Photo: Adrian Gheorghe




New Ada Kaleh
Walking on the roof of the first level.

Photo: Adrian Gheorghe




New Ada Kaleh New Ada Kaleh New Ada Kaleh




New Ada Kaleh New Ada Kaleh




New Ada Kaleh New Ada Kaleh




New Ada Kaleh New Ada Kaleh




New Ada Kaleh New Ada Kaleh
Views from the roof of the second level to other parts of the fortress and the southern part of the island.

Photo: Adrian Gheorghe




New Ada KalehNew Ada KalehNew Ada Kaleh
Going down from the second level to the first level.

Photo: Adrian Gheorghe




New Ada Kaleh New Ada Kaleh


New Ada Kaleh New Ada Kaleh
Stones in disarray on the first level, presumably stored safely for future use, and having been salvaged from the old island of Ada Kaleh.

Photo: Adrian Gheorghe




New Ada Kaleh
This is a good photo of one of the windows in the outside walls of the fortress. In the middle can be seen the main window framed in stone, and to the left and right small windows for guns to fire on enemies.

Above the window may be seen an opening to the roof of the first level, probably for fresh air to the tunnel, and to provide emergency access to the roof via a wooden ladder when necessary.

It may also be seen that there is an extra arch in the brickwork above the the main window, providing strength against compressive strain, to relieve pressure on the stone lintel which might otherwise break from the weight of masonry above it.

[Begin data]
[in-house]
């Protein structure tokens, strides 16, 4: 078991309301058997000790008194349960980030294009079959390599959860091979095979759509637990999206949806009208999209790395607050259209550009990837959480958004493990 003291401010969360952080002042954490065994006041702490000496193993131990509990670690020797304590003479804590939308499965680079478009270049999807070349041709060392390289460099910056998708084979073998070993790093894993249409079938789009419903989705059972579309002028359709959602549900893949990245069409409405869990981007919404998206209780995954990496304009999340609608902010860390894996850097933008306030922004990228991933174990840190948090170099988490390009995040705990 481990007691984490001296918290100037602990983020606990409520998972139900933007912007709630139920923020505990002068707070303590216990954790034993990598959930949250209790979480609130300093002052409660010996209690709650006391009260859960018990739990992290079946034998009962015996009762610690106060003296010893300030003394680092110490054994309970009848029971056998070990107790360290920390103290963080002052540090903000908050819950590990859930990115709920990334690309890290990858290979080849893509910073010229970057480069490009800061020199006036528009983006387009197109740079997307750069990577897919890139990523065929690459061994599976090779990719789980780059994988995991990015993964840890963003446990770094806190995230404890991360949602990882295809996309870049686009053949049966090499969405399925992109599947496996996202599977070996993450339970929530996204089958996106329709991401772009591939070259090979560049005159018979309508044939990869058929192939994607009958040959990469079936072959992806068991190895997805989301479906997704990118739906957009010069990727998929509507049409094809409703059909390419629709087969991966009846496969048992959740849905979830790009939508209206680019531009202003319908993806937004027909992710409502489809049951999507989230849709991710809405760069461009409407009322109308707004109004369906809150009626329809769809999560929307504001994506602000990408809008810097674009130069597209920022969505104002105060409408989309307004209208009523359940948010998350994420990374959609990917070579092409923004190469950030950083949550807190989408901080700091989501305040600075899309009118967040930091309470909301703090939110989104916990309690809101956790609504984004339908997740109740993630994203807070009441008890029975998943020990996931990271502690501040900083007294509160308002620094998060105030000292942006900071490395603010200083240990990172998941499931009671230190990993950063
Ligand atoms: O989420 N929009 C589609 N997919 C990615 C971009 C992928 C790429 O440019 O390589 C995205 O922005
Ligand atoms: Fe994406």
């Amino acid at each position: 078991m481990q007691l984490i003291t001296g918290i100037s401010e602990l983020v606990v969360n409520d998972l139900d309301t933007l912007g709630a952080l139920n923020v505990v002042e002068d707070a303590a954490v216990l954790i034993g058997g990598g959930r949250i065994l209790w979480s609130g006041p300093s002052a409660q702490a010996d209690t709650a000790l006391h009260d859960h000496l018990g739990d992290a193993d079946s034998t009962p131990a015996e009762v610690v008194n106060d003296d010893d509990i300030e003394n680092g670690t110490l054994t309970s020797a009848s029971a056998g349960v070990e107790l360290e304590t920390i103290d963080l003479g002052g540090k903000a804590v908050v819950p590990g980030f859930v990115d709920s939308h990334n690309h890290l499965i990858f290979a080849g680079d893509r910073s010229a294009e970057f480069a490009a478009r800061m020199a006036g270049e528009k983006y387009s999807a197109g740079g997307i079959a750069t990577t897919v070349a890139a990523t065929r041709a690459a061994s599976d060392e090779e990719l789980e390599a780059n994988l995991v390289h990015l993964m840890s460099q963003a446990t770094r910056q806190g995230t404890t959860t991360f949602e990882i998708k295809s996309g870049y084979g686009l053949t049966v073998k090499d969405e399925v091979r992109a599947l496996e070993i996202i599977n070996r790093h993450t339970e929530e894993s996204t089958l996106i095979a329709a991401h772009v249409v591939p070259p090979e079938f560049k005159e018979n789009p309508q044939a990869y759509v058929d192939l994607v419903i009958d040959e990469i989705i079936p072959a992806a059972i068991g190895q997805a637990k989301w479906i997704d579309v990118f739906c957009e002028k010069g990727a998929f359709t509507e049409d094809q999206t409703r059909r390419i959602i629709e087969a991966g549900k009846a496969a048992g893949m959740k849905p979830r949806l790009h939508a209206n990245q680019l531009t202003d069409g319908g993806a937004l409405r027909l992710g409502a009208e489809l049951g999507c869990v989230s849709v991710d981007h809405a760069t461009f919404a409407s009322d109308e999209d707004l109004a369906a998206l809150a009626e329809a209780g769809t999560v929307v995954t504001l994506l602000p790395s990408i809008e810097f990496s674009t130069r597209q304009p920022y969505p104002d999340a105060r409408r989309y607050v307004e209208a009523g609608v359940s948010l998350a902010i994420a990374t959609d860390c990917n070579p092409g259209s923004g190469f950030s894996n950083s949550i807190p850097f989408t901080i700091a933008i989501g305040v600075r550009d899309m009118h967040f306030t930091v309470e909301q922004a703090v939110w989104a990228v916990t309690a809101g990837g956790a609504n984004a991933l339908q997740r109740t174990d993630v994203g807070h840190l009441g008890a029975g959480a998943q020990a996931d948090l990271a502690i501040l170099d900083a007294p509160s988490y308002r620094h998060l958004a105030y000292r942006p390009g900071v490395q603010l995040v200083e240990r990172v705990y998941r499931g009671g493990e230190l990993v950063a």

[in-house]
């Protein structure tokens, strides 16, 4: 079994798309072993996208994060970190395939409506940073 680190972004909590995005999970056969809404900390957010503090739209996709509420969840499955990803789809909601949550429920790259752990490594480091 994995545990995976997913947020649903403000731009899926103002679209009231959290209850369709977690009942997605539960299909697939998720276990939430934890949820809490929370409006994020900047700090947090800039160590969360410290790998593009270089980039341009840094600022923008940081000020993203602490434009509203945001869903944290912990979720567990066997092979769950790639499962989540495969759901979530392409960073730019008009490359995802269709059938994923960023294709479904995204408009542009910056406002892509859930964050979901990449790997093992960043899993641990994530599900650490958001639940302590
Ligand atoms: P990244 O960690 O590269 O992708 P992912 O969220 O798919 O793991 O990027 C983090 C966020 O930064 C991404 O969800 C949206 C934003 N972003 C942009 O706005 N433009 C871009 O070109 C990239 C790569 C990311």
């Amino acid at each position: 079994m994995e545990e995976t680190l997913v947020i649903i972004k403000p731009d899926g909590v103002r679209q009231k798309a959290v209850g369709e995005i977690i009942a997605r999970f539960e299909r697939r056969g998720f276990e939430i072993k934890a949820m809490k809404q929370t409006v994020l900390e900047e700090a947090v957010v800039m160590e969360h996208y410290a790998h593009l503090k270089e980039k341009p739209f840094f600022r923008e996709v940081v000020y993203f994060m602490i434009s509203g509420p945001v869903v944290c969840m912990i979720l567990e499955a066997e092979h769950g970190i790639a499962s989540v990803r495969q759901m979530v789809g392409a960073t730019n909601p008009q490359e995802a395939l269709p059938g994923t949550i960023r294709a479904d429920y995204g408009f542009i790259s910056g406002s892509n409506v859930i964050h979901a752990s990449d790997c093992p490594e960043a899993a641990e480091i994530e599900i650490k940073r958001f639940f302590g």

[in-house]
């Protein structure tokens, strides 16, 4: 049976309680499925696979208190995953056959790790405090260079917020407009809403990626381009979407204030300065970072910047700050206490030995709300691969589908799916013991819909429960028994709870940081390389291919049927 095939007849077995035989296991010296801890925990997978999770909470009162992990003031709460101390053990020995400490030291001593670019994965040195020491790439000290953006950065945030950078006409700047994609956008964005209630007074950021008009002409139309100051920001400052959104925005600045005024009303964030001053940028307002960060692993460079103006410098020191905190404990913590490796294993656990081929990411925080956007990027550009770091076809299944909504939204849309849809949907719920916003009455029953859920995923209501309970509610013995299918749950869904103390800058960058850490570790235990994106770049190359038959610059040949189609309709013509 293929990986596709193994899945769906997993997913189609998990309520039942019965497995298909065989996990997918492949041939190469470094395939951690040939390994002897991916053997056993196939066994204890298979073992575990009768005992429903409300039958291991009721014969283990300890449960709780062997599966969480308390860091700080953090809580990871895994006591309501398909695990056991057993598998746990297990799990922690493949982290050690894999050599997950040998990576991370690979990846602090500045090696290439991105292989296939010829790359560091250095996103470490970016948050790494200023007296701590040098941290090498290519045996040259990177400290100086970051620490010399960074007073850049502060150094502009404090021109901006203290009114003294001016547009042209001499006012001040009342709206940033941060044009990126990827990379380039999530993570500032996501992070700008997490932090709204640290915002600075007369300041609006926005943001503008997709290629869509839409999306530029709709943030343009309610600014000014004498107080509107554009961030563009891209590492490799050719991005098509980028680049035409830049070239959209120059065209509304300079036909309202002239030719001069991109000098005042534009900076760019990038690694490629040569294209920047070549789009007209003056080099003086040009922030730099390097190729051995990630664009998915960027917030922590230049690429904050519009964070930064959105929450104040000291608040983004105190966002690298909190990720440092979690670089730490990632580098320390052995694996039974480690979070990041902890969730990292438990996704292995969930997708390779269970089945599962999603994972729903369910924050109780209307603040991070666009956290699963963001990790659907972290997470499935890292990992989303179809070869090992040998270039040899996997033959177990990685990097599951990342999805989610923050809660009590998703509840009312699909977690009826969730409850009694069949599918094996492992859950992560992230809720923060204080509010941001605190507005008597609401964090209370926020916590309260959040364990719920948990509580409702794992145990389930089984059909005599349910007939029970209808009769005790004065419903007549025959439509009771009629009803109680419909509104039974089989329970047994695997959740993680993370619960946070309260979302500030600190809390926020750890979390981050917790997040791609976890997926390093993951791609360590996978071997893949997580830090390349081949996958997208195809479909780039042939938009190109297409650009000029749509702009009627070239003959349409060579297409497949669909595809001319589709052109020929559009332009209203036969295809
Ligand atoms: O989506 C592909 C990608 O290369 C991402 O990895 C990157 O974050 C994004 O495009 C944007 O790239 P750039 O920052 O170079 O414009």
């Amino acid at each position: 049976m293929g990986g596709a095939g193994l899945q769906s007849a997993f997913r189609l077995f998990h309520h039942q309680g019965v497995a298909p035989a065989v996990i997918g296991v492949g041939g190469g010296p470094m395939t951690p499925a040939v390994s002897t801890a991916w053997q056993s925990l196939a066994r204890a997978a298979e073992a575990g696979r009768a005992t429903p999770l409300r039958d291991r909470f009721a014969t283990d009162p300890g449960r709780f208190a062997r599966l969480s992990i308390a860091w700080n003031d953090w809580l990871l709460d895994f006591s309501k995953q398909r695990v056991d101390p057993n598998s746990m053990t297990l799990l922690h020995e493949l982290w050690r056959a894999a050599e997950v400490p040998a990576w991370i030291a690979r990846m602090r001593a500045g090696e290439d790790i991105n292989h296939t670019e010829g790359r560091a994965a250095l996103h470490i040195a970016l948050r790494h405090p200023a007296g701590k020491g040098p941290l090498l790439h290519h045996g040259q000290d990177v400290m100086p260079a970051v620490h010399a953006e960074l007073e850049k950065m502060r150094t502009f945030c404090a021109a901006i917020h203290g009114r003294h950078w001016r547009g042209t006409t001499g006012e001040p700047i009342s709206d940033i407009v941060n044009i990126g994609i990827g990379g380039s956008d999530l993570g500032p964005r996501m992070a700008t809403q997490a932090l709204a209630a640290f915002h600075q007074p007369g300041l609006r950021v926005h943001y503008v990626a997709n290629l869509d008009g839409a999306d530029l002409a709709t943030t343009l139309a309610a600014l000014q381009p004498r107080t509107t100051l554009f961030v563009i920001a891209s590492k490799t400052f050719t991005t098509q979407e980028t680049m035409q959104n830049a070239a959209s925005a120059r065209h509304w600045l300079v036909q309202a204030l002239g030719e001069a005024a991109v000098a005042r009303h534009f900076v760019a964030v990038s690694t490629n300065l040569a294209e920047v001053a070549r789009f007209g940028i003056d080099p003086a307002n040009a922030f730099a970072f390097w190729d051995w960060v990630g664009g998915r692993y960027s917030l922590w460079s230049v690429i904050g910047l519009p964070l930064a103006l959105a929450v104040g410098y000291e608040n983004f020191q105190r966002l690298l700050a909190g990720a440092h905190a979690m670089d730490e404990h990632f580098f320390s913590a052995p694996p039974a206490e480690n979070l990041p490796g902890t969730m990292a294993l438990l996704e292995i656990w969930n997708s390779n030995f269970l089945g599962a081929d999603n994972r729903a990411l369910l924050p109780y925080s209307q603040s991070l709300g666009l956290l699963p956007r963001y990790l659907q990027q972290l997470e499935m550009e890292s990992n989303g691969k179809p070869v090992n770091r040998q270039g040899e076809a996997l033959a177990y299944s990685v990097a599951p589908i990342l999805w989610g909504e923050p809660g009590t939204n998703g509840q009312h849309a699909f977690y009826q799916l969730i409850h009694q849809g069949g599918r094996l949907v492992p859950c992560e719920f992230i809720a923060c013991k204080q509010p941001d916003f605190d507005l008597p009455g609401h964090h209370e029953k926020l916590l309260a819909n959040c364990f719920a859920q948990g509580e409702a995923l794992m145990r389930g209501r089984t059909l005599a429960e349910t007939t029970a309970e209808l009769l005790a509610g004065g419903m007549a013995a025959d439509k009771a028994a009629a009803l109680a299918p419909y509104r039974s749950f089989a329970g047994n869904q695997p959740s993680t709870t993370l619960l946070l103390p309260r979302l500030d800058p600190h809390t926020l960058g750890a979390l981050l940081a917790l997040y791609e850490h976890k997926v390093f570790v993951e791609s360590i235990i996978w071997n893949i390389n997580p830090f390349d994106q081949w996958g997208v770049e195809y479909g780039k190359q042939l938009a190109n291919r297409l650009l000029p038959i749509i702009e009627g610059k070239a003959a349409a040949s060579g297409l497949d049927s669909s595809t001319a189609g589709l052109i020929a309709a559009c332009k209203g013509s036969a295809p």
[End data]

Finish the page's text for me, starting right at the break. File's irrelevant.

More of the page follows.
The stone window originally had iron bars set into the stone so that air could come in, but invaders could not climb through, and the scars where these iron bars had been may be seen in the vertical stones.

Photo: Adrian Gheorghe




New Ada Kaleh New Ada Kaleh
Exit from the first level of the fortress and passing into the back yard of the fortress. Note that there are two entrances/exits side by side at this point. Perhaps each was meant for one direction, so that in an emergency there would be less confusion, and movement would be faster and less congested.

Photo: Adrian Gheorghe




New Ada Kaleh New Ada Kaleh
Photographs showing the back yard of the fortress, near the two entrances/exits shown above. The two last photographs show clearly the dual nature of the construction, with the first level constructed with many wide windows, originally closed by wooden gates, and with vertical narrow windows facing inside the fortress, so that defenders could also fire on any invaders who managed to scale the walls and occupy the central area.

This photograph shows clearly the way that the first level was constructed much wider than the second level, which at this point consisted of not much more than the roof of the first level, and a high wall on top of that, with occasional windows from which guns could be aimed and fired.

This photograph also shows clearly the arches supporting the roof of the first level, projecting into the floor of the second level. Presumably this was meant to be infilled with rubble and a brick paving to provide a level area to walk on, but this seems not to have been completed.

Photo: Adrian Gheorghe




New Ada Kaleh New Ada Kaleh